We’re at this strange point in American history. We’ve all heard the same back-and-forth about how this is the press’ time to reclaim the Fourth Estate and rise up. I won’t repeat that because I know you read. You’re here, aren’t you? But as I step out of this newsroom for one of the last times and start thinking about what’s next for me, I’ll think of Ed Bishop, our sharp tongued critiquer who tragically died this year. His words are still ringing in my ears. “Journalism is a calling, not a career.” I hope I never forget that.
I hope I never forget this is a civic duty, or that we should all aspire to be great, not just good, or that the best stories are the ones you don’t see right away, or to “cover the sh*t out of it,” and to know when to drown my darlings (kill your best stuff). I’ve had some of the best times of my life in this newsroom, and a few of the worst. But there isn’t a second that I spent working as a student journalist that wasn’t work worth doing.
We’re different. We’re not just students, we’re student journalists. We feel this calling and we have a duty. We report the news to the best of our effort and we get little thanks for the hard work we do. I’ll truly miss knowing more about Webster University finances than any undergraduate student on campus, and I’ll somehow miss putting a paper out at 3 a.m. on a Wednesday morning and then dragging myself (or at least attempting ) to an 8 a.m. class a few hours later.
So, let it be stated for the record that the best college experience is spending as many evenings as you can in a small newsroom, eating fast food, drinking coffee, writing copy and laying out pages.
Complaining about editors and writers? You can fit that anywhere in between.
P.S. And to Larry: There is no better mentor, friend or carrot and stick master than you. I am a better journalist and person because of the mentor you were for me. Never stop challenging the future Kavahns.
With the college football bowl season set to kick off Saturday, the big story is whether the University of Minnesota will take the field against Washington State in the Holiday Bowl on Dec. 27 in San Diego.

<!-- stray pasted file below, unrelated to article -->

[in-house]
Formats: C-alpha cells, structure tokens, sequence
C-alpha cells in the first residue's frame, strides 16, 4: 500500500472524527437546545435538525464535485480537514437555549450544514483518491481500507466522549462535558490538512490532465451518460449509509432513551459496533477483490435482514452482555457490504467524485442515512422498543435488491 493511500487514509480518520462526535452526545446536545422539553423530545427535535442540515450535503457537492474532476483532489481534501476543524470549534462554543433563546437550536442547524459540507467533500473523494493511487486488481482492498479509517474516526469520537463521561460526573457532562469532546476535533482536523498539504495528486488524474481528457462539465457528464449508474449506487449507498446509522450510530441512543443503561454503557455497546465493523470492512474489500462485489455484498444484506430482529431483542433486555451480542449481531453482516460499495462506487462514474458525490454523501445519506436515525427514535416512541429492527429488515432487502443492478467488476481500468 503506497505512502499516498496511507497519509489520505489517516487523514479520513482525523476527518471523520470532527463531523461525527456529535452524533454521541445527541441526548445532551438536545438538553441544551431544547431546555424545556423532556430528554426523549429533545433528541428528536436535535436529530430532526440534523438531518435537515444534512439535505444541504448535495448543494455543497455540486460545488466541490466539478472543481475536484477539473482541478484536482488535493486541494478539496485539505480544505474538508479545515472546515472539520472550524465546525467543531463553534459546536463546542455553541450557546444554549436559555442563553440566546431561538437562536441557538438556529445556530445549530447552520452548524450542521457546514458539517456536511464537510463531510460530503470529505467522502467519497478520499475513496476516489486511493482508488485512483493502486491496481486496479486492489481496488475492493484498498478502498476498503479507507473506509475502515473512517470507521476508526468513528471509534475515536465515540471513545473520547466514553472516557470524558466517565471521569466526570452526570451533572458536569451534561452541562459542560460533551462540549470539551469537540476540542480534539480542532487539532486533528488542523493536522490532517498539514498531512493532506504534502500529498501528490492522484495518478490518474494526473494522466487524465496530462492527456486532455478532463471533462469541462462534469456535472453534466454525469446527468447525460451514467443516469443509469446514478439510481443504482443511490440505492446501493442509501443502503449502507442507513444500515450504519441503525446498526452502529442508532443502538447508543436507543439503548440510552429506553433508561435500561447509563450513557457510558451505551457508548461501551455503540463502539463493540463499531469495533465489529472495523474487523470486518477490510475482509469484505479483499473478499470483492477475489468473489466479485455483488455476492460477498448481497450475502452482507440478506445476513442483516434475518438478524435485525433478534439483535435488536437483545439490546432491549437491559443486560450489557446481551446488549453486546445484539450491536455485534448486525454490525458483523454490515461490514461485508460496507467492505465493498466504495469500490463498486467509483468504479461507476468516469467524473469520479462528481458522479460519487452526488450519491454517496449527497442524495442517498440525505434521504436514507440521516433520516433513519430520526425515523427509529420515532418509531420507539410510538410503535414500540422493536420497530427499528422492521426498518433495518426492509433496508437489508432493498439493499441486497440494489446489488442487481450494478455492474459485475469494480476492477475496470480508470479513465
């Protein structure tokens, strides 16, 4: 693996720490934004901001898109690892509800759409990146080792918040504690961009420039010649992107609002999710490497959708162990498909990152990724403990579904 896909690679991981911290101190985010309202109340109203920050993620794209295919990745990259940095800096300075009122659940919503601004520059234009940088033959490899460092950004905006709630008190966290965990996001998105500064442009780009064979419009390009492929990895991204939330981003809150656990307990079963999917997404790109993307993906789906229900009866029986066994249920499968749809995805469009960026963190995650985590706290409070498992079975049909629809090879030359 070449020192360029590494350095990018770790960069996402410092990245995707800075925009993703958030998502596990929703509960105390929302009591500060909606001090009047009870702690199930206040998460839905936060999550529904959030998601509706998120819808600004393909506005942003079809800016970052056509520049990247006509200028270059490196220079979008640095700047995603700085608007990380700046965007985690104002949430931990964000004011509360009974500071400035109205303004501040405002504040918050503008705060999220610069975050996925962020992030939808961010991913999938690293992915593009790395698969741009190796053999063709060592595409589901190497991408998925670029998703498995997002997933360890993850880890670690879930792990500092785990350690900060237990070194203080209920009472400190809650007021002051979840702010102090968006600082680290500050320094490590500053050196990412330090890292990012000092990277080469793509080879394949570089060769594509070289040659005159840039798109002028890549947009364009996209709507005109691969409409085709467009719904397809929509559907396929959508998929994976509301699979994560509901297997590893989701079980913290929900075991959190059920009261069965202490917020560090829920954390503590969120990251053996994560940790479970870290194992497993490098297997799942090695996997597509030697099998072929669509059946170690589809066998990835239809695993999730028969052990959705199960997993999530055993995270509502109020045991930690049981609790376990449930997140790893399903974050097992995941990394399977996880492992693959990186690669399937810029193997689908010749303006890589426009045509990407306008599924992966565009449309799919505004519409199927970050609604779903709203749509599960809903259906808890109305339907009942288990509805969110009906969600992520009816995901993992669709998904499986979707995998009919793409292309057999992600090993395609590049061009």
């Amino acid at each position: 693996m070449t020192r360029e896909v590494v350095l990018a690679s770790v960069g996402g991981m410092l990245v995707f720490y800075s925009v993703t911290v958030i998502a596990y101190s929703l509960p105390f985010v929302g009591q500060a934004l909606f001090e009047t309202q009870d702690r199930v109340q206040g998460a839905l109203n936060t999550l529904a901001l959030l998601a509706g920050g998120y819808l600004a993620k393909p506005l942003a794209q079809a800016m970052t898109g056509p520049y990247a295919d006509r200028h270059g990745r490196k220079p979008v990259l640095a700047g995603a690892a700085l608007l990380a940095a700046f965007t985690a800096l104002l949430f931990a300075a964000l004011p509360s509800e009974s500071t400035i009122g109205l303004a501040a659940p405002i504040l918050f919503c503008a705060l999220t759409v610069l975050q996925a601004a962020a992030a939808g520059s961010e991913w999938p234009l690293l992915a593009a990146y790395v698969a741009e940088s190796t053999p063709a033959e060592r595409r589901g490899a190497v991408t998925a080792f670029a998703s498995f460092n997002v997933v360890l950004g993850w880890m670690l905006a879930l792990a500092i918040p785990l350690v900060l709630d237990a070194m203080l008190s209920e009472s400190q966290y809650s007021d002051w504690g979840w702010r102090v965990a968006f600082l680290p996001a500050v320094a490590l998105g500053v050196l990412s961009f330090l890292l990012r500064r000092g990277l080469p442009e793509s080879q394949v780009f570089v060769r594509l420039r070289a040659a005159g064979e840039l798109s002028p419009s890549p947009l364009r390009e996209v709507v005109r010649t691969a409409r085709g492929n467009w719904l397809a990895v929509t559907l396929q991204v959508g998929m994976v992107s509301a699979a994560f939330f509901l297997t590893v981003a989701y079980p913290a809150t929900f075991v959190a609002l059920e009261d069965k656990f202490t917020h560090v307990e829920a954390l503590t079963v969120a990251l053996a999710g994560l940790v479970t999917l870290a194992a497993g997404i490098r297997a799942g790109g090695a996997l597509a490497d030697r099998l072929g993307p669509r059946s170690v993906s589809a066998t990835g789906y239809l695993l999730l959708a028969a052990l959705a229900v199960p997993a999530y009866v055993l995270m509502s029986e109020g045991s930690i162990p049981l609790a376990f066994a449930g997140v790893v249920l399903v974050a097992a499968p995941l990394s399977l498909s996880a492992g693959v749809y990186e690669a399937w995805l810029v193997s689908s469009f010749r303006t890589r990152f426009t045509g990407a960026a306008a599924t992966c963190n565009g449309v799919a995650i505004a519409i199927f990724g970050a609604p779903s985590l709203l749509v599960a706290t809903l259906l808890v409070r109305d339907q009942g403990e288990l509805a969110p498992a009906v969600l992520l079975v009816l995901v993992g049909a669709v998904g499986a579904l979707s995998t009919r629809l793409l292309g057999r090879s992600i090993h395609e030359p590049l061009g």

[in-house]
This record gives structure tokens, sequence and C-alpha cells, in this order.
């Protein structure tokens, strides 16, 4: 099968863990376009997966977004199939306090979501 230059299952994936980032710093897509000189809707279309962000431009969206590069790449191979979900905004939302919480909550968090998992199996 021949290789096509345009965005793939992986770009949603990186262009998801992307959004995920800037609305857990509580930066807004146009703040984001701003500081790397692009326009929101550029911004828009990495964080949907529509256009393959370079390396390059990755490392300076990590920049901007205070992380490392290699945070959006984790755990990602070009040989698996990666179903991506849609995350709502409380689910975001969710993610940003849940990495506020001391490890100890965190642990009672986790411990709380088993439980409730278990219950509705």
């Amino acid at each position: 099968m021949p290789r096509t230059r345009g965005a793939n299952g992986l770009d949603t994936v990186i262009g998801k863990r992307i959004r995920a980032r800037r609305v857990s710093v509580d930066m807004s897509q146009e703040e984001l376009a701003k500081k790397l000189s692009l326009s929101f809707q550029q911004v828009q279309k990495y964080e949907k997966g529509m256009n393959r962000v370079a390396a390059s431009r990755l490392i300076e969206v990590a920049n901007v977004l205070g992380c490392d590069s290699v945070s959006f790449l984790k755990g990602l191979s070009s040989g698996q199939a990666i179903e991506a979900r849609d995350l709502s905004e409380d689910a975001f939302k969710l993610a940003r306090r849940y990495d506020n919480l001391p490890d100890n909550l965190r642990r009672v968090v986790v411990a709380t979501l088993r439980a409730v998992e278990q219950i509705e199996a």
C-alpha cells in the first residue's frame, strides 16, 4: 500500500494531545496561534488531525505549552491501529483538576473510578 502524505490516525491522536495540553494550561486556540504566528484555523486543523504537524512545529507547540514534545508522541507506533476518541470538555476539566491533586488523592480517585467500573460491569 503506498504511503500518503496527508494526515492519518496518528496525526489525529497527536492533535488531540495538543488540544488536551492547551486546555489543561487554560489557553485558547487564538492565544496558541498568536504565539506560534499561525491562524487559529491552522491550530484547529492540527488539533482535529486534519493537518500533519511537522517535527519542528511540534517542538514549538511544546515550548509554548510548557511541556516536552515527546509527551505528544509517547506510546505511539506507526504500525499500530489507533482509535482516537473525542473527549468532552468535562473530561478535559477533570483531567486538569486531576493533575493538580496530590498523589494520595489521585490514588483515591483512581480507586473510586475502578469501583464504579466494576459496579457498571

The football team announced Thursday that it would boycott all activities and practices after 10 players were suspended earlier this week over an alleged sexual assault back in September.
The Minnesota Daily, the student-led media, has been covering the developing story.
Assistant sports editor Mike Hendrickson wrote the initial story about the suspensions, published a detailed timeline of events leading up to this week and has been providing updates via social media.
Follow the Minnesota Daily on Twitter as this story develops.
Editor’s note: This article was written by Justin Mattingly, the editor in chief of The Daily Orange, the independent student newspaper at Syracuse University in Syracuse, New York. This is the second in a series showcasing student publications and how they’ve covered one of the most unique elections in United States history.
A week before Election Day, our presentation director, Clare Ramirez, called us into the visuals room in The Daily Orange house.
“Well, here they are,” said Ramirez, scrolling through about a dozen options for post-election front pages.
We went through the options, critiquing each one before selecting a layout everyone was happy with. We knew we had just chosen the most iconic front page of our time at the paper. Over the next week and beyond, The D.O. has covered what is considered one of the wildest elections in U.S. history.
Like many college newspapers, we followed the circus of an election from the time Sen. Ted Cruz (R-Tx.) became the first person to announce his candidacy. We paid special attention, however, to Vice President Joe Biden’s decision to run or not run in the wake of Beau Biden’s death. We had internal discussions about how we’d cover him and had some plans in place.
All the Biden planning was negated in October 2015 when he announced in the Rose Garden of the White House that he wouldn’t be seeking the Oval Office.
Over the next few months, we covered the candidates as they came to Syracuse, an anomaly for most elections. Our election coverage and planning really revved up over the summer and into the fall. We understood that readers are not coming to The Daily Orange for their major political news. Because of that, we took the approach of informing the electorate in clear ways to help them at both the national and local levels.
Headed by news editor and junior Sara Swann, much of the planning was done by our News staff, which brainstormed ideas and thought of different ways to cover the leadup to the election.
“We knew well beforehand it would be crazy, but I think on Nov. 8 we had a solid plan of attack,” Swann said. “We had pre-writes for all of the announcements so those could be updated and posted as soon as possible. We had had the front page design laid out for weeks. And everyone was assigned specific tasks.”
One of our most successful ideas was a series called “Candidates on the Issues,” a graphical breakdown of the presidential, Senate and Congressional candidates on key areas of policy. The series ran every Tuesday and Thursday and was praised in the community for giving clear-cut stances all in one place.
Heading into election week, all election-relevant staff members had a clear understanding of their role in our coverage and what was expected of them. It was go time.
The night itself